How to teach classroom objects to kids learning English?
Below are a few useful teaching points and ideas taken from our free Classroom Objects lesson plan.
Teaching points / tips
Here are a few fun activities you can do in your lesson based on the classroom objects theme:
1. Introduce the vocab
Today your students are going to learn classroom related words such as table, chair, bookcase, door, window. Before class, print off enough flashcard pictures of each of these words for each student in your class as well as yourself (so if you have 8 students you will need 9 table flashcards, 9 chair flashcards, etc.).
Start off by getting everyone sitting on the floor in front of you. Hold up the table flashcard. Proceed as follows:
Teacher: What’s this? It’s a table. Repeat “table”.
Students: “Table” (repeat 3 times)
Teacher: Can you see a table in the classroom? Point to the table.
Students: (Point to tables)
Teacher: Yes! Good job!
Lay the flashcard on the floor. Then do the same for the other flashcards.
Next give each student the same flashcards and have them lay the cards out in front of them. Touch one of your cards (e.g. door) whilst saying the word and have your students touch and repeat on their cards. Go through all of the cards.
2. Play “Stick the flashcards onto the classroom objects”
Give each student a ball of Blue-Tack. Everyone will instantly want to play with it – allow a couple of minutes to play (encourage them to mould objects, such as fruit, etc.).
Then bring the focus of the class back to yourself and demonstrate the activity: hold up the door flashcard, pull off a bit of Blue-Tack and stick it to the back of the card. Then walk over to a door in the classroom and stick the card to the door. Say “Door” as you do so. Hold up the next flashcard and encourage students to point to the object (act as if you have no idea where it is) then walk over and stick the card to the object, again saying the name. Do this for all flashcards.
Now your students can do the same thing. Teacher says an object (e.g. “table”) and all of the students have to stick their flashcards onto the object, whilst saying the word. Do for all objects.
3. Play “Retrieve the flashcards from the classroom objects”
Now that all of the flashcards are on objects in the classroom, we can bring them back. To do this, the teacher can give individual instructions to students to go and get a different object and place in front of them. Get everyone up and retrieving different cards at the same time, for example:
Teacher: Miki, bring back the door card, please
(Miki stands up and goes towards the door)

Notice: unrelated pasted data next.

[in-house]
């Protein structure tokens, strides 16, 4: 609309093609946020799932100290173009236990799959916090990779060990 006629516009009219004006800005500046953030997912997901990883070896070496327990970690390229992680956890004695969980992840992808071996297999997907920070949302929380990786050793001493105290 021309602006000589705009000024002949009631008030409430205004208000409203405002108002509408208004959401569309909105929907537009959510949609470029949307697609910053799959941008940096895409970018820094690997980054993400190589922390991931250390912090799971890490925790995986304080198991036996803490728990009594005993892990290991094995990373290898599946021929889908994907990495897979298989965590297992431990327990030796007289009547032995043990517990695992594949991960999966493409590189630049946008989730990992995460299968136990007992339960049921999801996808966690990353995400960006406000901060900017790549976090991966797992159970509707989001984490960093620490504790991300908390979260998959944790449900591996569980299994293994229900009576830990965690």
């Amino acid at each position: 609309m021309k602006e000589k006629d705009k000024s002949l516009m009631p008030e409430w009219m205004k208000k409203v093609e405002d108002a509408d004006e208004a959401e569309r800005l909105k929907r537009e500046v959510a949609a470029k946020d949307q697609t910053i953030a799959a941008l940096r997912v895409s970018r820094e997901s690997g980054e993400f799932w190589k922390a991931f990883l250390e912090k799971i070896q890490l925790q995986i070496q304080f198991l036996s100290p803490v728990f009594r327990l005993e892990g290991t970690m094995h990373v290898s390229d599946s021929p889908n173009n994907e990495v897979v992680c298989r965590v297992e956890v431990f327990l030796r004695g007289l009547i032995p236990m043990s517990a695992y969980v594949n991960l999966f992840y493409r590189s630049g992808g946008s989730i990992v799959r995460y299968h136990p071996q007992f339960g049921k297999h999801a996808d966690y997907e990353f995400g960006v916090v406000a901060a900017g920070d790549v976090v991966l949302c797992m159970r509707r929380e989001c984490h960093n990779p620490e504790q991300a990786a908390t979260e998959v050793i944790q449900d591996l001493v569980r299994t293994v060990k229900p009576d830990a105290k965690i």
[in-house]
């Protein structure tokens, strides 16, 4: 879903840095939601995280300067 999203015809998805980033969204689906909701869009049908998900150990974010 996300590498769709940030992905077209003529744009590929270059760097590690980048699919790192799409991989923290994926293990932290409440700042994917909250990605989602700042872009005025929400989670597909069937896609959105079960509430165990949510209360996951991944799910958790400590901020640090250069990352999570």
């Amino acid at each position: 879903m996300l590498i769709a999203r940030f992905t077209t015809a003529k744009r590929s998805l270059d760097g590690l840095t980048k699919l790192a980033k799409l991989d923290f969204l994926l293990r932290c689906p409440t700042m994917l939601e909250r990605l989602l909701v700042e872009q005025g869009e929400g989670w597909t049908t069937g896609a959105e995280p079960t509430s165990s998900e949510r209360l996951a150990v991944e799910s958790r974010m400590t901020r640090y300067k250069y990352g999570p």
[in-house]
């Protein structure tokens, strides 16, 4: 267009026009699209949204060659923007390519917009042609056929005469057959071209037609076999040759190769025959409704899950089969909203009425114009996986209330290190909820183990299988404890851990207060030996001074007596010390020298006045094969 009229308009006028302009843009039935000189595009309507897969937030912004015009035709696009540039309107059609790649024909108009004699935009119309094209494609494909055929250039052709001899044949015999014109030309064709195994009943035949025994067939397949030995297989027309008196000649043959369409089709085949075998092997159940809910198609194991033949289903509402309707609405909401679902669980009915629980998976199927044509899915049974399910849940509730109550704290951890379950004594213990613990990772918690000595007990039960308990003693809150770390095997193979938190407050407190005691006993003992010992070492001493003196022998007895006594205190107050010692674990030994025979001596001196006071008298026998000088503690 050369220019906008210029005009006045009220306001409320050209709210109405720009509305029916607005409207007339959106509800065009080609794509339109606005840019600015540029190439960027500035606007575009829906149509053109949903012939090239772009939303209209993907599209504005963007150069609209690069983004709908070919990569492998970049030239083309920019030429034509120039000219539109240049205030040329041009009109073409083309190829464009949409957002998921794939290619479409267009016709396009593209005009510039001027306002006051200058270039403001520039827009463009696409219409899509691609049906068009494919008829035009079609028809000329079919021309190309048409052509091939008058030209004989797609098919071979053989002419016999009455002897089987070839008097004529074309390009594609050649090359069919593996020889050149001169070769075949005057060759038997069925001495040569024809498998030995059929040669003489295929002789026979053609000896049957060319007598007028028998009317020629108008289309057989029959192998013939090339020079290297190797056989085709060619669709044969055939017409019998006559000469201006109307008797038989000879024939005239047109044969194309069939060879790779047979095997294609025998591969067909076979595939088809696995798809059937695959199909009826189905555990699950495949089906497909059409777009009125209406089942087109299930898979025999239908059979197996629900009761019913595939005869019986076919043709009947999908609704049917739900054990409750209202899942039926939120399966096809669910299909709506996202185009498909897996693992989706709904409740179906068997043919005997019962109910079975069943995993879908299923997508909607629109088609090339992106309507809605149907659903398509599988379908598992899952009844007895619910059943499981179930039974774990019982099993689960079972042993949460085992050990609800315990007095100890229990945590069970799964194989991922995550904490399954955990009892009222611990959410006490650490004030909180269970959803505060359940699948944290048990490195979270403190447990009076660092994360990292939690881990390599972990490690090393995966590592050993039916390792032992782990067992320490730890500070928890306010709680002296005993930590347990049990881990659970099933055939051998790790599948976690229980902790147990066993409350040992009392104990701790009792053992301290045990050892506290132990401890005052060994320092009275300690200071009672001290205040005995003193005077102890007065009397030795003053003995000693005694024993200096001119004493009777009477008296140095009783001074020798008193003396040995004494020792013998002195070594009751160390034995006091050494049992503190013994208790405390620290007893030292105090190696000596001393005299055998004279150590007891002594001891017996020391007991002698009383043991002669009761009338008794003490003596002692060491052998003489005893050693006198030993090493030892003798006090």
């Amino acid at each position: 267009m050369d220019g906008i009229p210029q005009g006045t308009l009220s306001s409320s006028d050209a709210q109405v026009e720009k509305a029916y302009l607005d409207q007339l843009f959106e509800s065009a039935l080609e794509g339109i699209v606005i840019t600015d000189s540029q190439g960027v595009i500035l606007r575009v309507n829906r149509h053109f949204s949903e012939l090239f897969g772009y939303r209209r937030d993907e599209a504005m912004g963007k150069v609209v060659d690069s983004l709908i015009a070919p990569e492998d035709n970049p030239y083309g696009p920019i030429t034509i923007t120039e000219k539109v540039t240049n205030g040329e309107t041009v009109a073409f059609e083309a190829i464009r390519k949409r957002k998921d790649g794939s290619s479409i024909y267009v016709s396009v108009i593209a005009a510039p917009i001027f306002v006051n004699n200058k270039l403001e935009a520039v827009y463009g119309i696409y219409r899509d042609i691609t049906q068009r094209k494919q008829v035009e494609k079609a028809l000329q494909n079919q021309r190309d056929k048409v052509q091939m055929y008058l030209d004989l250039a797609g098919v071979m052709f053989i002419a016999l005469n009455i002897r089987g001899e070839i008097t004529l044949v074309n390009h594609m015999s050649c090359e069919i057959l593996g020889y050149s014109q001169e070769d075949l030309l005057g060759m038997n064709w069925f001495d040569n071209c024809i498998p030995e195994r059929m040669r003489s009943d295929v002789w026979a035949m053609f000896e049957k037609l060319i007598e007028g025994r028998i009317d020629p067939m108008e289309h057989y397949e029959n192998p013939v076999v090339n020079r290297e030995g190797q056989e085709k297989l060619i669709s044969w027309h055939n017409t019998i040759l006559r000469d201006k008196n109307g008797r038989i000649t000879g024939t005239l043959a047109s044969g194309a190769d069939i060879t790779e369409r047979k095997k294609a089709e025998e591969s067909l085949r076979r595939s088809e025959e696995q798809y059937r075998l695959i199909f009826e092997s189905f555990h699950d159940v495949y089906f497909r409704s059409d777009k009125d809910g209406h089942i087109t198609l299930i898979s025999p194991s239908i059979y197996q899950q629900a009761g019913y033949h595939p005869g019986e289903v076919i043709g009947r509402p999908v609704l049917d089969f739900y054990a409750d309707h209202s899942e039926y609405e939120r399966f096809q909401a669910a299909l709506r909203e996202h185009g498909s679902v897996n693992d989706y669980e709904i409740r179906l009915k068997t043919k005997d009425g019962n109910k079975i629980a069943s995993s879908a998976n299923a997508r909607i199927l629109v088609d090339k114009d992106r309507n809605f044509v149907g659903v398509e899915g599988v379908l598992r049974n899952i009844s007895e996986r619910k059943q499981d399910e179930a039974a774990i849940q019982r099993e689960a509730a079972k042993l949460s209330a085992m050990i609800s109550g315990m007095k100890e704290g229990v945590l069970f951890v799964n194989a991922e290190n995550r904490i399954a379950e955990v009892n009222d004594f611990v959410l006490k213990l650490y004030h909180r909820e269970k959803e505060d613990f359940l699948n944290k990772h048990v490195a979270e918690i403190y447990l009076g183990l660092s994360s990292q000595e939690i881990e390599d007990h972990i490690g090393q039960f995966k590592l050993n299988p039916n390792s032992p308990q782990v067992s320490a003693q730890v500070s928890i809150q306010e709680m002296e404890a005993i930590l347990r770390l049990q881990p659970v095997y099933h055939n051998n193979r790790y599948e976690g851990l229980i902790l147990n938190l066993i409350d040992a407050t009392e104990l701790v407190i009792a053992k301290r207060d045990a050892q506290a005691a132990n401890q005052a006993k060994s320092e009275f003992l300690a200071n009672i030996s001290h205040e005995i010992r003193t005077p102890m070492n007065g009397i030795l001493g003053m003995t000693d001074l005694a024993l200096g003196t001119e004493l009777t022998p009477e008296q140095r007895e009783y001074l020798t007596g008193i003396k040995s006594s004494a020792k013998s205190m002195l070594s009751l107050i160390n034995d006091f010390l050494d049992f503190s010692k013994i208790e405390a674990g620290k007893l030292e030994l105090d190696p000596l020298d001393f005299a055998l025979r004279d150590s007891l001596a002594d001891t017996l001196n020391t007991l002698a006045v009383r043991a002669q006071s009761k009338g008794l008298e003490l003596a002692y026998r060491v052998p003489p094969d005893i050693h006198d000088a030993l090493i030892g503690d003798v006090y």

Teacher: Jose, bring back the bookcase flashcard, please
(Jose stands up and goes towards the bookcase)
This should be fun and a little hectic. When everyone has collected the items and sat down with the flashcards in front of them the activity is over.
4. Play “Knock-knock”
Collect up the flashcards. Tell everyone to close their eyes. Walk up to one of the objects (e.g. the window) and knock twice on it. Encourage the students to shout out what they think you are knocking on. Each time they can open their eyes to check.
Then pair up your students and get them to play “Knock-knock” together.
5. Play “Classroom Objects” touch
Have everyone stand up in the middle of the classroom. Teacher shouts out a word (e.g. “Touch the door!”) and everyone must run to the door and touch it. This should be a quick and exciting game.
After a few rounds, feel free to add other words that have been covered in previous lessons.
6. Play “Hide and Find”
This is a really fun game. First demonstrate: take a small object (I always use a small koala toy) and tell everyone to close their eyes. Hide it in or near one of the classroom objects (e.g. under a table, behind a door, next to a window, in a bookcase, on a chair). Tell everyone to open their eyes. Show that the koala is now gone and is hiding somewhere.
Ask for a volunteer to stand up and find the koala – if help is needed say it is hiding somewhere near one of the classroom objects. When the student finds the koala give a big round of applause and elicit the classroom object the koala was hidden in or near.
Now that everyone understands the game, pair up all of the students and give each pair a small object to hide. Student A of each pair will hide the object while Student B closes their eyes. Let students change roles a few times.
Why not try adding these to your lesson from our website?